Since the end of World War II, there have been a dozen recessions in the United States, nine of which resolved in less than a year. The other three did not exceed 18 months. In comparison, most growth periods lasted several years, with two expansions exceeding the 10-year mark. Although skeptics are sometimes right, betting on the steady long-term expansion of the U.S. economy and its underlying businesses has proven to be a winning formula.

This imbalance between the duration of expansions and recessions is also visible in the stock market. Although stocks do not reflect the performance of the U.S. economy, company profits generally fluctuate with the health of the economy.

Last June, researchers at Bespoke Investment Group released a dataset examining the duration of each S&P 500 bear and bull market since the start of the Great Depression in September 1929. In total, 27 distinct bear and bull markets have been analyzes.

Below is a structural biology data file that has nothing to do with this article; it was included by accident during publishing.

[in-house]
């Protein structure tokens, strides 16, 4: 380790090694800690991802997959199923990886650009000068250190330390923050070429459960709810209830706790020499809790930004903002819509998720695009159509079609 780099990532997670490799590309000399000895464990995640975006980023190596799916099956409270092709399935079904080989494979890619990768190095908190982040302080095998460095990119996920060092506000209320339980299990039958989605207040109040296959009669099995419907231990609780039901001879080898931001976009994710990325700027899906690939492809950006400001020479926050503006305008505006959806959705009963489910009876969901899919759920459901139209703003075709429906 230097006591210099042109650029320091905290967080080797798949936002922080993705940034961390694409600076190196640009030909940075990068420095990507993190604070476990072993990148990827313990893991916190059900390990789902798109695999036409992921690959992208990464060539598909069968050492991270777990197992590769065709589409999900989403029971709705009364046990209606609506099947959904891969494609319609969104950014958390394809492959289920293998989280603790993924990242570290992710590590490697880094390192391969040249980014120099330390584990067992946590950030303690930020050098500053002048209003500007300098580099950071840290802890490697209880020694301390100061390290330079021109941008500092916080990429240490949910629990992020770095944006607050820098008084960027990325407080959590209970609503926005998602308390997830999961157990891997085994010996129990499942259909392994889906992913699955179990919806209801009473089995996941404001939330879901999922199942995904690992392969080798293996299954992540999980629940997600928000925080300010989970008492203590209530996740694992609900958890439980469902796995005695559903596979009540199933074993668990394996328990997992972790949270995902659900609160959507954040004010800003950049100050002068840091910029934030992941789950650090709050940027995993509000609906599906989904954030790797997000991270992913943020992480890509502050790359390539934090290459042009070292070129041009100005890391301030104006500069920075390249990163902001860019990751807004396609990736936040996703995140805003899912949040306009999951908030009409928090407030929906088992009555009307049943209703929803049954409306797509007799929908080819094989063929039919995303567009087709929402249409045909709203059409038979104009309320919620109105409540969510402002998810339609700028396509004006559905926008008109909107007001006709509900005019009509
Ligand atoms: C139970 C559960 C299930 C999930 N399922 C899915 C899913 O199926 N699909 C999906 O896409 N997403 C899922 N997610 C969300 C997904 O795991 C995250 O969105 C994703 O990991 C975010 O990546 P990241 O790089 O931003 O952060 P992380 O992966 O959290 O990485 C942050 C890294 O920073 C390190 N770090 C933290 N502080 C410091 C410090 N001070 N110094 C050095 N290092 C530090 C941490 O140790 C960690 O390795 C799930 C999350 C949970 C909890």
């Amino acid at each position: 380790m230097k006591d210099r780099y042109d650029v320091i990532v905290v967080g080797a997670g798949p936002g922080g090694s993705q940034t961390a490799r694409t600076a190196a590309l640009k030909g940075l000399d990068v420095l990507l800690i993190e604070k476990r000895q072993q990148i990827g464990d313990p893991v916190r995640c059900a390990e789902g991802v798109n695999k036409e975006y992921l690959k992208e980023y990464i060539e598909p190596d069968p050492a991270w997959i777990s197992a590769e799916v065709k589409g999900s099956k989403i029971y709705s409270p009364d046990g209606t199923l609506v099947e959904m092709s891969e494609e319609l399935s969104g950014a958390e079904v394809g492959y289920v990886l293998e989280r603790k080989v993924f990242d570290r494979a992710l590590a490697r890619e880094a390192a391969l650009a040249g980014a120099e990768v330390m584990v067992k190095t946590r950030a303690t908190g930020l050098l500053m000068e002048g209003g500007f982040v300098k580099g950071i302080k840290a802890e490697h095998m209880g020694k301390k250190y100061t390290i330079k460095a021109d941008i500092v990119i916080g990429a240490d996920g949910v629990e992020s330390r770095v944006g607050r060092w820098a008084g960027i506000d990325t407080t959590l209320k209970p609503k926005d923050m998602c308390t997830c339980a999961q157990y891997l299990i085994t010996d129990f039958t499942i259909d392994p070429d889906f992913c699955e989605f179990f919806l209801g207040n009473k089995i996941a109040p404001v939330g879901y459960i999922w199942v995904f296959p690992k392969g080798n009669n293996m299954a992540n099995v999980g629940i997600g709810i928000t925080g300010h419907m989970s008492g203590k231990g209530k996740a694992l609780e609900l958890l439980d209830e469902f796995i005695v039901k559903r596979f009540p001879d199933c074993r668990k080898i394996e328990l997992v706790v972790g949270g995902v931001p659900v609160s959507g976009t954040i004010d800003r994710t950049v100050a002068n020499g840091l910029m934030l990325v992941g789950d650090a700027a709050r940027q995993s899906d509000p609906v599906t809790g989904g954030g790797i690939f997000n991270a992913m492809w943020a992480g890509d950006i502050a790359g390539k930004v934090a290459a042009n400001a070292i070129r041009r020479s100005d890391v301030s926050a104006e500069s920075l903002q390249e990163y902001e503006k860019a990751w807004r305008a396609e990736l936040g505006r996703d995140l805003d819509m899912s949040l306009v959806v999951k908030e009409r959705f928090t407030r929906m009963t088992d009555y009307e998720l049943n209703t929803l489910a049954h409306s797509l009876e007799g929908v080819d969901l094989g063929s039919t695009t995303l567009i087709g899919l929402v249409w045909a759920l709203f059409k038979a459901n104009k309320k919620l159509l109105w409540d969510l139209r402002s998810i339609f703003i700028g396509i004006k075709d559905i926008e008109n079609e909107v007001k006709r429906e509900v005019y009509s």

What Bespoke data showed was that the average bear market lasted 286 calendar days, or about 9.5 months. On the other hand, a typical bull market has lasted 1,011 calendar days over the past 94 years, about 3.5 times longer than an average bear market. In fact, 13 of the 27 bull markets studied by Bespoke lasted longer than the longest bear market.

Buffett’s growing cash pile is a clear but silent admission that neither he nor his team see much value. But that doesn’t mean Buffett has abandoned America or the stock market that brought him and his shareholders immense wealth.